You don't need to sleep. You just need to believe you've slept.

A new study suggests that there's such a thing as the "sleep placebo" effect. Just believing you've gotten a good night's sleep is enough to help you perform better on tests and feel more energetic.

Apparently, people who think they've slept well behave like people who have slept well too. Especially if an authority figure like a psychologist tells them that their sleep has been scientifically measured, and found to be the right kind.

Julie Beck sums up the study over at The Atlantic:

Participating undergrads first reported how deeply they'd slept the night before, on a scale of one to 10. The researchers then gave the participants a quick, five-minute lesson about sleep's effect on cognitive function, telling them it was just background information for the study. During the lesson, they said that adults normally spend between 20 and 25 percent of their sleep time in REM sleep, and that getting less REM sleep than that tends to cause lower performance on learning tests. They also said that those who spend more than 25 percent of their sleep time in REM sleep usually perform better on such tests.

Then participants were hooked up to equipment that they were told would read their pulse, heartrate, and brainwave frequency, though it actually just measured their brainwave frequency. They were told that these measurements would allow the researchers to tell how much REM sleep they'd gotten the night before . . .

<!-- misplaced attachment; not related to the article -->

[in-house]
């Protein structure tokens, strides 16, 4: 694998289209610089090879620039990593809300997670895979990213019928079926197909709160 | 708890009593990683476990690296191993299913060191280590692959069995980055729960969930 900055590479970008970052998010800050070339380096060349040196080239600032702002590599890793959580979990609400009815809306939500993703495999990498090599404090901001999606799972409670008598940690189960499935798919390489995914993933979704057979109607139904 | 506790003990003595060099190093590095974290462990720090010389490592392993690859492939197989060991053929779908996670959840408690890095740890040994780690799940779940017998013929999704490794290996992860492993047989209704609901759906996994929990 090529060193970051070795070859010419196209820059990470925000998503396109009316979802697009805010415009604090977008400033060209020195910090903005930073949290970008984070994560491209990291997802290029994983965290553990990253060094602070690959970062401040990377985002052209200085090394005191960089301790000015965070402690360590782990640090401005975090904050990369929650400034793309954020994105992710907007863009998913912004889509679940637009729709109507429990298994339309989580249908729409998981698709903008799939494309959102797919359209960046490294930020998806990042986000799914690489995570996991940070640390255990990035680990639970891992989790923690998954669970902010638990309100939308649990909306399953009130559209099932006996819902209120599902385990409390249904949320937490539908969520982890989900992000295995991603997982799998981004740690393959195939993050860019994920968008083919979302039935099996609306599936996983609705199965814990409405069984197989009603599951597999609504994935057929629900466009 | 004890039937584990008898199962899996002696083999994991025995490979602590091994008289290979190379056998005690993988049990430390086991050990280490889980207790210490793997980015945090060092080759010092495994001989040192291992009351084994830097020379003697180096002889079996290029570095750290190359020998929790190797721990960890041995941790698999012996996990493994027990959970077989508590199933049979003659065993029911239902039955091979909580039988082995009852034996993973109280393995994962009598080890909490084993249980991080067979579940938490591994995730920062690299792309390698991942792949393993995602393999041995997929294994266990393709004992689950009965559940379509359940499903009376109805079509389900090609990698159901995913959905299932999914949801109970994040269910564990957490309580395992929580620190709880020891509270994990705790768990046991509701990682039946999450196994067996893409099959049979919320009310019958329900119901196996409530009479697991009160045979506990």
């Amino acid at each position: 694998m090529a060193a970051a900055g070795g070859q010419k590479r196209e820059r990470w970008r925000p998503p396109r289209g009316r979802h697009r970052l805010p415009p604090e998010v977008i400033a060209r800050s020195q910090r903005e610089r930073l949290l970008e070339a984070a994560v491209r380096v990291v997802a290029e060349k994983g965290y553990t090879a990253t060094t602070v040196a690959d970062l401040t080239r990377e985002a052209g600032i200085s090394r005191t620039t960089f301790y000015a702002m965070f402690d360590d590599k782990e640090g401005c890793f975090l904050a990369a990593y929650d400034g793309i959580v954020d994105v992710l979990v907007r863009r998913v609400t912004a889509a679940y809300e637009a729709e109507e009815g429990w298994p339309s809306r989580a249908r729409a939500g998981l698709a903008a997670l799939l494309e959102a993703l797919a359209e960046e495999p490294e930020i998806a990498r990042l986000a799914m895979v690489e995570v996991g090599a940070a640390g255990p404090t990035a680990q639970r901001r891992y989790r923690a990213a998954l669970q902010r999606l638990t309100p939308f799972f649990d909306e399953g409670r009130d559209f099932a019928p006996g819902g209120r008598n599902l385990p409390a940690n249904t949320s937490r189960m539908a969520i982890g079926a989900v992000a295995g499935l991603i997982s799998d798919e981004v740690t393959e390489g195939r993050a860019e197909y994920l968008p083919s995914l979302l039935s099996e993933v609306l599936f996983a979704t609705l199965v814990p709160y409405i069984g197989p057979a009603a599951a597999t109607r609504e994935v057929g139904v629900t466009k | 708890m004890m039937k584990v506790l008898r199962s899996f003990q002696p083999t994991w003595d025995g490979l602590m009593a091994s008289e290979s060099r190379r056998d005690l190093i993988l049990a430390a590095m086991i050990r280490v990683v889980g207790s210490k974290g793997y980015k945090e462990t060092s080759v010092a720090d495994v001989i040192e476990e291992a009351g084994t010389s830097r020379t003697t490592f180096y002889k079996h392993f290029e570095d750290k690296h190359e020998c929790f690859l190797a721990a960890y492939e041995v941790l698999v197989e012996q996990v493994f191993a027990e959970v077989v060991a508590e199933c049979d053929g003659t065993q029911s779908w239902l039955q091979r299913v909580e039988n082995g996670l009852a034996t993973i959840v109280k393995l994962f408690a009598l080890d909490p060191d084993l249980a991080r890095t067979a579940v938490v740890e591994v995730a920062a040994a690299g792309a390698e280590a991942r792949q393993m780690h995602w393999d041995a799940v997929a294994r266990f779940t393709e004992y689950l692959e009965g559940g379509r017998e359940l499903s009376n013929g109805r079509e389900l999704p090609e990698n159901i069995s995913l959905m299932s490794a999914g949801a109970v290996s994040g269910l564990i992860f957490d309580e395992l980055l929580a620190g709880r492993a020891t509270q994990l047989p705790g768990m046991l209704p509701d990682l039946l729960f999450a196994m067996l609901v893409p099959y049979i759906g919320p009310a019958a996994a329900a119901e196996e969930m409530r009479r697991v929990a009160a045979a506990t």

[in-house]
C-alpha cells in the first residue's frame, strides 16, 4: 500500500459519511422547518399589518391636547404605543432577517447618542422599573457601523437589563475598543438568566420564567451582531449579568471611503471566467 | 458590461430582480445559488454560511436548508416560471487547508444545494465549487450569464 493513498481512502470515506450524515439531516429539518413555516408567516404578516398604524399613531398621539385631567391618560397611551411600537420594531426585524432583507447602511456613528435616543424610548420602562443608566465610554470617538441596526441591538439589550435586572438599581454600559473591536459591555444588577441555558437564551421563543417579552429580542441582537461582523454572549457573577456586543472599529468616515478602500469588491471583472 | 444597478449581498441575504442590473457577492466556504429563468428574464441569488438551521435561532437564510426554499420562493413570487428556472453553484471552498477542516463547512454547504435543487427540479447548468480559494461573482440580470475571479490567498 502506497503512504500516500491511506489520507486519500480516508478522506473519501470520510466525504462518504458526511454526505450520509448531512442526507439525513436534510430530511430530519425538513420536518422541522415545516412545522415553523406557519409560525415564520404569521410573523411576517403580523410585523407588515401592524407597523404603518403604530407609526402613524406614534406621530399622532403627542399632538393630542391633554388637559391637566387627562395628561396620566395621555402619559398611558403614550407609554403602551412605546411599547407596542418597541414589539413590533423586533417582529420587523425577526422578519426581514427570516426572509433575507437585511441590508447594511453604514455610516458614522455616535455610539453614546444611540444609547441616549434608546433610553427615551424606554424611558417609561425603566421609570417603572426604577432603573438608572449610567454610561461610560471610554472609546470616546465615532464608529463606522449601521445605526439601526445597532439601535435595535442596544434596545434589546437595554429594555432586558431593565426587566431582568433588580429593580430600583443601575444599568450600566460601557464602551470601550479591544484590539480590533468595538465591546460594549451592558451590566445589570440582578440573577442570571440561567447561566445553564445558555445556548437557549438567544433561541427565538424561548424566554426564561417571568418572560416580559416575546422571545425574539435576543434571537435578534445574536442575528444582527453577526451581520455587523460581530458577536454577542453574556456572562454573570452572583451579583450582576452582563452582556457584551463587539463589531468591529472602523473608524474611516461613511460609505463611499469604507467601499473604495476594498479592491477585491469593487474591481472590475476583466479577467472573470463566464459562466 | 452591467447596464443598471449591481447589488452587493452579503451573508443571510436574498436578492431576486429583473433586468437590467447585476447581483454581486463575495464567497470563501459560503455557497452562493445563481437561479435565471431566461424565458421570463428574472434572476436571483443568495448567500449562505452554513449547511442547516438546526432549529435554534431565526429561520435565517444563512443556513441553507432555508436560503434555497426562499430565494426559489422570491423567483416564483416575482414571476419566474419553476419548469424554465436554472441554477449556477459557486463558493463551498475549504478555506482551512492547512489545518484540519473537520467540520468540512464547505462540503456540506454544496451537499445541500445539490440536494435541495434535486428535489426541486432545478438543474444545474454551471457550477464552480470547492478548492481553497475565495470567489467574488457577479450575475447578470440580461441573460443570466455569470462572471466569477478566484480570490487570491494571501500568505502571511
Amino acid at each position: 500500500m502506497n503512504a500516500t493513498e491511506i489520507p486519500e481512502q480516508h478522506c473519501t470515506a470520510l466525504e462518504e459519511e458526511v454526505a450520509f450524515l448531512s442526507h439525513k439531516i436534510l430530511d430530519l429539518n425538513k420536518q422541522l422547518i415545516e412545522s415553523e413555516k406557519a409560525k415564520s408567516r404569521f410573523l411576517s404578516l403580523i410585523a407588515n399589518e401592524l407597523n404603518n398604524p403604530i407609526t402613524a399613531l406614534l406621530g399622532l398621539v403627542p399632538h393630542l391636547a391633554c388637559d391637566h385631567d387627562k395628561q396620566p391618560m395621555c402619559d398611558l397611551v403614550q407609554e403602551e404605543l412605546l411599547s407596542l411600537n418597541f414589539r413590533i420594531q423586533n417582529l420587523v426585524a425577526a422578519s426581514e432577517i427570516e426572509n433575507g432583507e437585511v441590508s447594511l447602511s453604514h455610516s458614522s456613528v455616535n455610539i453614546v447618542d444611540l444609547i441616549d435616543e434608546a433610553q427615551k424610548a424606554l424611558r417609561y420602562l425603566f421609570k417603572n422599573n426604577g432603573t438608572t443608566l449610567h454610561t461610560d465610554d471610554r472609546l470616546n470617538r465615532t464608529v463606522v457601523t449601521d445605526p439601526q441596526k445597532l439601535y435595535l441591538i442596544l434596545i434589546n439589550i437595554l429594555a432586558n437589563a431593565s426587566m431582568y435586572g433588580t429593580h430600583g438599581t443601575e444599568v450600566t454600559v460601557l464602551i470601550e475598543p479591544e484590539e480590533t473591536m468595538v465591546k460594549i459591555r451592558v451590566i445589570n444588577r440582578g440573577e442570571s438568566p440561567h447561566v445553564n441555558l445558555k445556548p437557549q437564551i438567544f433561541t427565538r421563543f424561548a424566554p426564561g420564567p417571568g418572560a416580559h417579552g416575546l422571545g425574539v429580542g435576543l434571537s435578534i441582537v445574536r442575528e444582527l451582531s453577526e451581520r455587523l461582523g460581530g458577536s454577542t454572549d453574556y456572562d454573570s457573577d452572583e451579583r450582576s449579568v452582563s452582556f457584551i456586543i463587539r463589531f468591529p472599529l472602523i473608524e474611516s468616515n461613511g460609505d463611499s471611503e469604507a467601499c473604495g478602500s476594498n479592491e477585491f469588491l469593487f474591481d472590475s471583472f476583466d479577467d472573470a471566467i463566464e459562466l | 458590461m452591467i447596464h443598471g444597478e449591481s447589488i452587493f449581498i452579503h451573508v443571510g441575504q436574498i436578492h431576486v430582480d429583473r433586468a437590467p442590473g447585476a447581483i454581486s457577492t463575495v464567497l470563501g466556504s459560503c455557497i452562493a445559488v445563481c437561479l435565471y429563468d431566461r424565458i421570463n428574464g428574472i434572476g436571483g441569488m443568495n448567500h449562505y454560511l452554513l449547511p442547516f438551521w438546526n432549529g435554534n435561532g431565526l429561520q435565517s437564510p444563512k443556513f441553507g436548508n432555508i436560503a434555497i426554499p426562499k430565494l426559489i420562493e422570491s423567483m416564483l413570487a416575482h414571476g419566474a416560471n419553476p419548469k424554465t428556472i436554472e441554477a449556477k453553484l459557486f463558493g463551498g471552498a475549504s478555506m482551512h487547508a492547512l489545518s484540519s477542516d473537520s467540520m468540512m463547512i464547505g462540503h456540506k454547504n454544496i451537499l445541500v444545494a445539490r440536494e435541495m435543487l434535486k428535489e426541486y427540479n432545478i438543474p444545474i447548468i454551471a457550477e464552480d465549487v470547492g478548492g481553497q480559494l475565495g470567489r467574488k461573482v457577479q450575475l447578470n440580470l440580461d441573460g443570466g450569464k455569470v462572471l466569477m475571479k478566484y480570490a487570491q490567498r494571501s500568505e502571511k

Then one of the experimenters pretended to calculate that each participant got either 16.2 percent REM sleep or 28.7 percent REM sleep the previous evening. After getting their reading, participants took a test that measures "auditory attention and speed of processing, skills most affected by sleep deprivation," according to the study . . . Participants who were told they had above-average REM sleep performed better on the test, and those who were told their REM sleep was below average performed worse, even when researchers controlled for the subjects' self-reported sleep quality.

Obviously this wouldn't work if the students had actually been sleep deprived. Basically, it was a test of how your opinions on whether you'd slept "well" could influence your actual performance. It sounds like a study whose results are similar to those in tests of stereotype priming, where people who are told that they will succeed at a certain task tend to perform better at it than people who have been told they will fail.

As Beck notes, however, it's also a lesson in perspective. If you've gotten some sleep but focus on how tired you still feel, you may undermine your performance at work, on tests, or elsewhere.

Read more at The Atlantic